Farah* is a mother of 12 children and has 14 grandchildren. She lives in a graveyard. It’s the safest place.
Two years ago, fighting erupted near her village in south west Yemen. Some of Farah’s neighbours were killed or injured. ‘We did not hesitate to leave our homes that same night,’ she recounts. ‘In those moments, we did not think about anything but our safety. I can’t see very well and I can’t walk for long distances, but the fighting forced us to leave.’
‘As we left our house, the sounds of airstrikes, shelling and buzzing surrounded us from all directions. The bullets were chasing us and the warplanes were throwing missiles as we fled.’
'The bullets were chasing us and the warplanes were throwing missiles as we fled.'
Fleeing on foot
Farah wasn’t able to take any of her things with her, she just hoped to find somewhere safe: ‘We spent the whole night walking on foot, in the morning we found ourselves in an area we had not known before, so we decided to stay here until someone could come to help us.’
They found themselves in a place where no one stopped them from setting up shelter – a graveyard. But with no possessions or materials to build that shelter, it was a challenge to start again in the bleak outdoors.
‘It was the worst day in my life when I left my house,’ recounts Farah. ‘I have not seen anything good since that ominous night. I hope to return to my house as soon as possible.’
The worst crisis
After four years of conflict, Yemen has been pushed to the brink of famine. It has been labelled the world’s worst humanitarian crisis. According to the UN, 80 per cent of Yemenis need some form of humanitarian assistance and two-thirds of all districts in the country are in a ‘pre-famine’ state. In reality, this means children, women and men are on the brink of starvation.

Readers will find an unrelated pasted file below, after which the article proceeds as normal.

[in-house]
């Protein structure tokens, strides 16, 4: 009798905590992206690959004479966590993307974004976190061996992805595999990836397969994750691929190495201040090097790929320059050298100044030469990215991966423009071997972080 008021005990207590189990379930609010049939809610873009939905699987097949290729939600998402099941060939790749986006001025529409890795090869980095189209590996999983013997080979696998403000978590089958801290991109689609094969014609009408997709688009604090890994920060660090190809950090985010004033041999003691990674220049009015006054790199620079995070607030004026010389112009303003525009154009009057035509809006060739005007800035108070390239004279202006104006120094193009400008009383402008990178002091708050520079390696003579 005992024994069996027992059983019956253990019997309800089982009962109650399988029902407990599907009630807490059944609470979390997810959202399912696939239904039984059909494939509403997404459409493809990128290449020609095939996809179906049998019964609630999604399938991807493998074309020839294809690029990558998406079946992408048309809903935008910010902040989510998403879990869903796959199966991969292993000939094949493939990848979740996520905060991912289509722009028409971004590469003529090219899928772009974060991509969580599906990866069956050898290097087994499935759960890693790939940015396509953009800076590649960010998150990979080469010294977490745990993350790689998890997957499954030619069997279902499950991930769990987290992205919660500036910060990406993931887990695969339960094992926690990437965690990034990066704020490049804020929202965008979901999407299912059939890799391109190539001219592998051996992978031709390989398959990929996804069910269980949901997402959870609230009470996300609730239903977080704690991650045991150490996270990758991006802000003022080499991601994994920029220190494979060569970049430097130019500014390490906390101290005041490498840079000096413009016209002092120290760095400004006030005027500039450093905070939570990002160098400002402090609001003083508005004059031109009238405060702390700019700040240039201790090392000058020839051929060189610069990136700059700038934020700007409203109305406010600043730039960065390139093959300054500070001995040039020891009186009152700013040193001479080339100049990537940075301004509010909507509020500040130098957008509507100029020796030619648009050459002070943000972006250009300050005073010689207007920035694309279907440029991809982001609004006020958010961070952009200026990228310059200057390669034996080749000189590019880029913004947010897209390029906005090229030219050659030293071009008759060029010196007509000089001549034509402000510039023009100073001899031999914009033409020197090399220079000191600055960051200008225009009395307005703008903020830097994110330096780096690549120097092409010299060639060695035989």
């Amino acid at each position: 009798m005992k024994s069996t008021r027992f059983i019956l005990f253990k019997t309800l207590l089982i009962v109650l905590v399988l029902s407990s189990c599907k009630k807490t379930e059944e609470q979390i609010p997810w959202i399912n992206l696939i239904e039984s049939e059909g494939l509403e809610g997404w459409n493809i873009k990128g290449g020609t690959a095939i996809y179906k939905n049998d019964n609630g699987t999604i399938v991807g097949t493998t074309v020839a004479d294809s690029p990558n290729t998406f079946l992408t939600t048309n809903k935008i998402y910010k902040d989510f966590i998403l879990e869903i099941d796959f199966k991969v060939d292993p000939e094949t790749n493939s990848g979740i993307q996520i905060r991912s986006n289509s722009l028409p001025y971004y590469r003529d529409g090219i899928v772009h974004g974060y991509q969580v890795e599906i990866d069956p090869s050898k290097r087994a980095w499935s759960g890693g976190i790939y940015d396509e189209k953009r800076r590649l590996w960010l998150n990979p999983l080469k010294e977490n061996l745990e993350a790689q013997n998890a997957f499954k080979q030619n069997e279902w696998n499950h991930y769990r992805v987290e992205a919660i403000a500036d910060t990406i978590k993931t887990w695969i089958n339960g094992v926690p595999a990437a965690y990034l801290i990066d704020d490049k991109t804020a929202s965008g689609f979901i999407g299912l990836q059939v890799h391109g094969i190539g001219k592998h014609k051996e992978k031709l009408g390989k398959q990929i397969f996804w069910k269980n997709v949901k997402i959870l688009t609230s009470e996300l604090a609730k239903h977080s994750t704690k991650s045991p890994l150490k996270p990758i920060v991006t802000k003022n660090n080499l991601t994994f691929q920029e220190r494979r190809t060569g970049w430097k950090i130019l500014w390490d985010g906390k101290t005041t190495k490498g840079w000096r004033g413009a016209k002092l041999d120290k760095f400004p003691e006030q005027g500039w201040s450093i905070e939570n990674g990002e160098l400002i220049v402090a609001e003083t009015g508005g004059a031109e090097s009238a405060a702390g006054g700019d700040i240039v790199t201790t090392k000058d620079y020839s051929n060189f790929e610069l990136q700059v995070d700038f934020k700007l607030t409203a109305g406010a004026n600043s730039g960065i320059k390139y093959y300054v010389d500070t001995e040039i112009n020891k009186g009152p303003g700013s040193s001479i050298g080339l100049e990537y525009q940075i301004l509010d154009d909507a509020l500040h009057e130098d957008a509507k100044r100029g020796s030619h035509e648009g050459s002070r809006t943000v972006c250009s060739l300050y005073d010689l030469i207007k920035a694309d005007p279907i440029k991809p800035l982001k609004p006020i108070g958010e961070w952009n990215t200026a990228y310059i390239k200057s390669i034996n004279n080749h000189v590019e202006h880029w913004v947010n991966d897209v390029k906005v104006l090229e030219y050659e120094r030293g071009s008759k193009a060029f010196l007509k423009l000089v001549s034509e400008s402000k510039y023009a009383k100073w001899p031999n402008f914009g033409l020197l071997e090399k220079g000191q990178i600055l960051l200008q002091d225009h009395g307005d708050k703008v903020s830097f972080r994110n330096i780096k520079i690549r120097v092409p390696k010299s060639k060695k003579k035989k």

'A humanitarian response is becoming the only lifeline for millions of Yemenis.'
Karen Swartz Soerensen, Country Director for Yemen
In addition, a huge cholera outbreak has killed thousands and infected many more. With the conflict causing such insecurity, access to medical services has proved difficult for many people.
‘The needs have intensified in Yemen. Millions of people are hungrier, sicker and more vulnerable than a year ago,’ says Karen Swartz Soerensen, Tearfund’s Country Director for Yemen. ‘More than ever, a humanitarian response is becoming the only lifeline for millions of Yemenis. Together with our partners, we are committed to doing all we can to relieve the suffering.’
Tearfund is reaching out to people like Farah through our partner organisations. We have been providing families with safe water, sanitation and hygiene materials to reduce the risk of illness and disease. Our partners are also ensuring families receive water filters, chlorine tablets, oral rehydration salts and cholera treatment.
Seeds and tools have also been distributed to help families plant vegetable gardens, and emergency food packages are being distributed to vulnerable families.
• Ask God to comfort Farah and women like her who have been through such trauma and upheaval. Pray for their protection, provision and healing.
• As the Yemen conflict enters its fifth year, pray for a peaceful resolution, which will be crucial in averting famine and easing the suffering of the Yemeni people.
• Thank God for the courage and commitment of Tearfund partners bringing relief and hope to people like Farah.
* Name changed to protect identity
Image credit: Azzam al-Zubairi